The CPN hackathon gave tech and media companies the opportunity to learn about the CPN personalisation platform, and allowed them to kick-start their own collaborations that aim to build cutting-edge personalisation tools.
A broad range of tech and media professionals participated in the CPN hackathon in London on 13 and 14 February, hosted by Digital Catapult.
During two intense days, the hackathon participants learned about the CPN project and the technical architecture of the CPN recommender, and were able to participate in broader discussions about how news publishers could benefit from personalisation.
The event was also a chance for the participating media and tech companies to tackle news personalisation head-on: the participants started new collaborations with the aim of creating personalisation solutions that build on the CPN platform.
Six personalisation projects were launched at the hackathon. Over the next months the project teams will continue to develop their ideas further, with the aim of showcasing their solutions at the annual World News Media Congress, organised by WAN-IFRA in Glasgow in June.
Update: Read more about the six personalisation projects in the take away pack from the hackathon.
Day one: benefits of personalisation
Setting the scene for the event, Tilman Wagner, Innovation Manager at Deutsche Welle, started the hackathon by presenting the CPN project, its achievements so far, and the road ahead. While the first CPN prototype, created for desktop use, has already been tested during a pilot, the next step is developing a mobile version of the platform. (Read more about the first CPN prototype here.)
But why exactly should the news media care about personalisation? Titus Plattner, Senior Innovation Project Manager at Tamedia, offered a compelling argument by referring to his own company: the Swiss publisher produces about 1000 news articles every day across its different publications – but the average user reads only 2,4 of those. It’s clear that those articles need to be relevant to the reader, he said. Plattner also gave an overview of the various personalisation efforts that newsrooms around the world are trying out today. (Read more in his blog post here.)
While tech giants obviously lead in terms of investing in algorithms and personalisation, Plattner said that news media companies have one important advantage: “Tech companies don’t want to care about the content that’s on their platforms. News media profoundly cares about content.” News publishers should therefore use algorithms to support their existing cultures, rather than focus on building fully automated tools.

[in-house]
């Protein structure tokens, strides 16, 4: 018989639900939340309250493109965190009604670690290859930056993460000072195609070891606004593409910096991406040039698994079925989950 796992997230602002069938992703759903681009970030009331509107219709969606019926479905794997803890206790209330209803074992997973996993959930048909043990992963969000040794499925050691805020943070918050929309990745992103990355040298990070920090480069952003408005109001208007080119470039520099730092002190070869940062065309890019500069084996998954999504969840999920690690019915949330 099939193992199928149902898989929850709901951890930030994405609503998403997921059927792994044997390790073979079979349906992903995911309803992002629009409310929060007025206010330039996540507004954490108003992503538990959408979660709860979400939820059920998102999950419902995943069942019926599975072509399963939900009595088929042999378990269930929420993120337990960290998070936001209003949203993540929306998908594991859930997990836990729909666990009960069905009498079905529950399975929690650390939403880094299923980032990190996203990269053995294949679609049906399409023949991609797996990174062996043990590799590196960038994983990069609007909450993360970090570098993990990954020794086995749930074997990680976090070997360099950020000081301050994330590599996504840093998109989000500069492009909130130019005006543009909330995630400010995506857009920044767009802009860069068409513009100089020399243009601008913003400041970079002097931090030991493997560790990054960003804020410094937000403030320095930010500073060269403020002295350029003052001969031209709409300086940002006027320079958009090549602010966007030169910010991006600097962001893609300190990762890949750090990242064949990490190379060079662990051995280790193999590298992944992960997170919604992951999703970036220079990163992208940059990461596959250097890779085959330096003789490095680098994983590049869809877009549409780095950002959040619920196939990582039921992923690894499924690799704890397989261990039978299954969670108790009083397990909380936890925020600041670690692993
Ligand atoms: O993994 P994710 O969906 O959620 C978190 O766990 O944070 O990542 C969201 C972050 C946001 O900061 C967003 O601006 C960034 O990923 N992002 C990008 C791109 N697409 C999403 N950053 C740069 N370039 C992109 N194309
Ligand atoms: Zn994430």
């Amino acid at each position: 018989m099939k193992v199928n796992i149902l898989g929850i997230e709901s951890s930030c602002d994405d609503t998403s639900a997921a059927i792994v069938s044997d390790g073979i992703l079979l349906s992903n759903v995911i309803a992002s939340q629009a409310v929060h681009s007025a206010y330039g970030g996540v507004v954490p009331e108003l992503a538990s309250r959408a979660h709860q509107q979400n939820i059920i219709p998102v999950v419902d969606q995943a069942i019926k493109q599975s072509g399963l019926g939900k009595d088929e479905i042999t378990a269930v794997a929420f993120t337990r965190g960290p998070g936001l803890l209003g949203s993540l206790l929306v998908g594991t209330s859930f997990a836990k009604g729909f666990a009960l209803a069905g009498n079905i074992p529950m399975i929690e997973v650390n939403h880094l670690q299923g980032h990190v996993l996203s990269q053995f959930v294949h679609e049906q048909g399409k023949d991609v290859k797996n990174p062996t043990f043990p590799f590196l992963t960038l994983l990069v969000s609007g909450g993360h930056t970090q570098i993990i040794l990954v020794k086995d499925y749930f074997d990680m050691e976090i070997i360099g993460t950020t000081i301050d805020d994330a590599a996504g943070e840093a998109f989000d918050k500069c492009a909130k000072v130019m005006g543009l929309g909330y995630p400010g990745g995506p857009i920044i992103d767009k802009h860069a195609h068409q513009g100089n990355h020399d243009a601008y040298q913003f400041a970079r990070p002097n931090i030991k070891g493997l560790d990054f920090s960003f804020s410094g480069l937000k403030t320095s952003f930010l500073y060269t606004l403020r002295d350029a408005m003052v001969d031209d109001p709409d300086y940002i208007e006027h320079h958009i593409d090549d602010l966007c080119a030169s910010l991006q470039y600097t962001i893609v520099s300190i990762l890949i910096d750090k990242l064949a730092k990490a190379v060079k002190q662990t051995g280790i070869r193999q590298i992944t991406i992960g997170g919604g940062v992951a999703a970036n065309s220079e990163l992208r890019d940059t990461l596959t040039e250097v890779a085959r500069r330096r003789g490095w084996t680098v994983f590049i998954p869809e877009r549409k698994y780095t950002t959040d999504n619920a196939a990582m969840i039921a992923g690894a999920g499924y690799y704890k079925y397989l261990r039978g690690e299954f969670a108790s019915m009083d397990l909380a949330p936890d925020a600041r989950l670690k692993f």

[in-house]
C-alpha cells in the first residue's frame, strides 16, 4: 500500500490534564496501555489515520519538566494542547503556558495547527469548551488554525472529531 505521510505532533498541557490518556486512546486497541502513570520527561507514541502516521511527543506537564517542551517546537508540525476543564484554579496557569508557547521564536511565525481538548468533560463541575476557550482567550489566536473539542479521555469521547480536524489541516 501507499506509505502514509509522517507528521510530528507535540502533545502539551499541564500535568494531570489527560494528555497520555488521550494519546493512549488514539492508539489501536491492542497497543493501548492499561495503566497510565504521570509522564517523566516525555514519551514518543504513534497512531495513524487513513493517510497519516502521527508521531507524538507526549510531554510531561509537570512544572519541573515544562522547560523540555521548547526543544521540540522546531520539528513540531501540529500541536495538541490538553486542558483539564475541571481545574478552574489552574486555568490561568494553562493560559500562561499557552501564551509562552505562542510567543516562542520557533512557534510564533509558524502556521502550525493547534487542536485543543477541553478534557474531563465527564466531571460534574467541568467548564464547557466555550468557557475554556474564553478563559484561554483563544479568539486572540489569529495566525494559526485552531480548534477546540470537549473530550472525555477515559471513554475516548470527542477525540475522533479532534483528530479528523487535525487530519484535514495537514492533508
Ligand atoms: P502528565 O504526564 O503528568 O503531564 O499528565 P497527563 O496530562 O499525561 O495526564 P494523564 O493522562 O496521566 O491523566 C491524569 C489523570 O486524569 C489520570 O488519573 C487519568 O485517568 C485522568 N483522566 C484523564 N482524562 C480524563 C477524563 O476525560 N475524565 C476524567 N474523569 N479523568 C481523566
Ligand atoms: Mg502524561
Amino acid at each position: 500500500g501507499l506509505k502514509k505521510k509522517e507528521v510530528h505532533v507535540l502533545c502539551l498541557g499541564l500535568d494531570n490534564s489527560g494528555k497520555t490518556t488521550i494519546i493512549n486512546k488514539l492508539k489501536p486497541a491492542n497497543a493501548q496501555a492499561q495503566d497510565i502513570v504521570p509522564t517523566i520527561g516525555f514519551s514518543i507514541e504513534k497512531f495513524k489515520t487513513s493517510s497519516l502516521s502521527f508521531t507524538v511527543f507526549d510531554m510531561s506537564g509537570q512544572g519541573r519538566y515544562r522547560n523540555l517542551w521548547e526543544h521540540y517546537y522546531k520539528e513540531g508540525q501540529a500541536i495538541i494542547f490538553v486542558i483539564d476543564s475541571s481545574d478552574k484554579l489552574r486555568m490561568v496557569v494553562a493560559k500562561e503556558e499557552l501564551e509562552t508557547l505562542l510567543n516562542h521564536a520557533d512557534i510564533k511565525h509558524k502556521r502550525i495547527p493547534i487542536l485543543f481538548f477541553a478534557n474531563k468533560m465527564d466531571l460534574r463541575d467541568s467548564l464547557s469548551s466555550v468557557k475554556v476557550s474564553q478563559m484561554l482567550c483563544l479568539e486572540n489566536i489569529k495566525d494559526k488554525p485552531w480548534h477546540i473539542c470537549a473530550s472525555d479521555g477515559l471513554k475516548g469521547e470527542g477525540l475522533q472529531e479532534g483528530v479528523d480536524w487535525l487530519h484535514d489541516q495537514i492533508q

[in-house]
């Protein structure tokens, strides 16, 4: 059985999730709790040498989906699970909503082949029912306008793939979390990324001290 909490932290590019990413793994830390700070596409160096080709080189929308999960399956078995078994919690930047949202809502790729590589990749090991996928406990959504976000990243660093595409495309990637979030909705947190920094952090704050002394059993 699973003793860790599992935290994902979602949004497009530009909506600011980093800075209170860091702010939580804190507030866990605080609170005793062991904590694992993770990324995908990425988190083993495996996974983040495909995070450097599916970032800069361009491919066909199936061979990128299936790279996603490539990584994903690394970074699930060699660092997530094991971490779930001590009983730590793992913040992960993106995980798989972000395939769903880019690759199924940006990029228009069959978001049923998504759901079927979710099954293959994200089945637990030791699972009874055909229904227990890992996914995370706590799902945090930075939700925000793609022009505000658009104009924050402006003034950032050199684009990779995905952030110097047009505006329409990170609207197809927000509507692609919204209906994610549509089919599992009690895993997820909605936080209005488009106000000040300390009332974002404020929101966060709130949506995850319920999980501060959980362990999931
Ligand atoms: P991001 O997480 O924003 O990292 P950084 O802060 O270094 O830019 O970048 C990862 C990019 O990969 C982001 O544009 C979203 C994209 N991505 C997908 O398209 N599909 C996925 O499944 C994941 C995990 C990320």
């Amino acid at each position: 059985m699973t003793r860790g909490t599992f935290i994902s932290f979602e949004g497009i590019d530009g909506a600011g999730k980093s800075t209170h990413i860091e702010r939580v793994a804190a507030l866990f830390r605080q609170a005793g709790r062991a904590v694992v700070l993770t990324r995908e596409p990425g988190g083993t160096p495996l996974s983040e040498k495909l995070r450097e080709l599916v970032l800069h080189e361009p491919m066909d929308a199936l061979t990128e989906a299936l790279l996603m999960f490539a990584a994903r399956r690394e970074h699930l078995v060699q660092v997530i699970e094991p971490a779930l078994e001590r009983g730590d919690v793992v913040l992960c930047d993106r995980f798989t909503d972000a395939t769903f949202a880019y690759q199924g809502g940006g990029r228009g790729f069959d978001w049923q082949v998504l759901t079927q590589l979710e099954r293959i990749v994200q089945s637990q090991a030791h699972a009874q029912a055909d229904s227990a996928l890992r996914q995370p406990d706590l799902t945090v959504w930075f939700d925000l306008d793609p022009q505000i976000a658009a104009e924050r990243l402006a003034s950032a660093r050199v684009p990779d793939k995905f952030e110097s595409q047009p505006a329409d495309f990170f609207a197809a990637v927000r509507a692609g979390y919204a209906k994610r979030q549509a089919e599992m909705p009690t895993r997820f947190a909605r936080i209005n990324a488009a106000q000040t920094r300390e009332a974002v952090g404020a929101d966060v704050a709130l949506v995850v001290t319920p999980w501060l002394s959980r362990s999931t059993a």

Why should we personalise content? Because the average reader never sees the great majority of our articles, says @titusplattner. His piece summarises the different ways newspapers are already using #personalisation— projectCPN (@project_cpn) February 13, 2019
➡️ https://t.co/y6OSqAK2CW pic.twitter.com/V6RbiqdznZ
To conclude the first day, the participants were asked to think about the ideal future for content personalisation. What would it look like for the customer? What would it require from media organisations? These reflections formed the basis for the collaborative projects that were defined further the next day.
Day two: working towards solutions
The second day started with a deep dive into the technical features of the CPN platform: Nikos Sarris from ATC Innovation Lab, Fulvio D’Antonio from LiveTech, and Ferdinando Bosco from Engineering discussed the intricacies of the technologies that power the CPN platform. (For detailed descriptions of the platform’s infrastructure, microservices and technology bricks, check out the project Deliverables.)
The majority of the day was dedicated to workshop sessions that allowed the participants to develop their collaborations further. What challenges prevent media companies from embracing personalisation? What ways are there around these challenges?
Between workshop sessions, Olga Kisselmann, Innovation Manager at Deutsche Welle described how Germany’s public international broadcaster approaches personalisation. Given the range of its stakeholders and audiences, the company – which publishes content in 30 languages across 60 countries – takes a careful approach to new technologies. But Deutsche Welle believes that personalisation can increase content discovery from the company’s vast archives, and help it reach new audiences who might not be looking for news content specifically.
The day came to an end with the different groups presenting their ideas for news personalisation solutions. These varied greatly, from an automated content tagging solution to combining data from users’ social media accounts with data about their news consumption habits, and from taking on the filter bubble to incorporating a broad range of open-source data in the CPN personalisation algorithm.
The teams will now continue refining these ideas and work towards creating services that enhance the CPN platform and that will be presented in June at the World News Media Congress in Glasgow.
We will soon share more details about the collaborations that were started at the Hackathon – stay tuned!